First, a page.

• a screenshot of the GNU Savannah landing page, which the GNU project uses for code collaboration

GNU isn’t the only one, either. Mozilla’s bug tracker exists completely separate from their code repositories. KDE used to solely rely on Phabricator, but many of their projects migrated over to GitLab. Ubuntu still uses LaunchPad, a sprawling mess of links and navigation elements nested inside one another. Half of these don’t work in a standard way to one another, leading to confusion and frustration. Many organizations host mirrors elsewhere, in an effort to cast a wide net.

I’m not going to judge these projects for their choice in development software, but being able to directly federate from my own code forge of choice, rather than try to navigate whatever they’re using, would go a long way towards keeping development and distribution in one place, and making the barrier to entry much lower for newcomers.

Extending Infrastructure for Git

Git is a Distributed Version Control System. Git, as a tool, can work with a repository hosted virtually anywhere, regardless of host. However, the rise of code collaboration platforms have led us down a path: most development happens within a walled garden. If I’m doing my coding on GitHub, do I want to log in to Bitbucket to help out another project? That’s fine for some, but many folks simply drop off when they see another sign-up form to deal with.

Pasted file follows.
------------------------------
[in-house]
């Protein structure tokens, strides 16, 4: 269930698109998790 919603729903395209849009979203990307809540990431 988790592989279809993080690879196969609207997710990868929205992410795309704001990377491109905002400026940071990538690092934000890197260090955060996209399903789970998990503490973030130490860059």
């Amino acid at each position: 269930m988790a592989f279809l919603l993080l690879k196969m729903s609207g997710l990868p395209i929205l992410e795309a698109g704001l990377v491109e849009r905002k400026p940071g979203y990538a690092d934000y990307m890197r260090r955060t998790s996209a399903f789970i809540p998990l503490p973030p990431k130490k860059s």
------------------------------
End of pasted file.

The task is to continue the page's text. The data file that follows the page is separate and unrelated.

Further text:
Forgefed and its related efforts aren’t actually changing Git at all – it will work the same as it always has. What this project is doing takes inspiration from Mastodon to make federation work for programming rather than social media.

Accomplishments So Far

Trying to build out a new form of collaborative coding is a massive undertaking. It requires a deep knowledge of how federation works, and how code repos work. The good news is, the people working on it have taken steps in the right direction.

First, the ForgeFed specification is receiving ongoing revisions, as the developers come up with potential problems and solutions. The spec extends the ActivityStreams vocabulary that ActivityPub uses, with a specific focus on the needs of people pushing code. A lot of their realizations have come from tinkering with Vervis, their test implementation.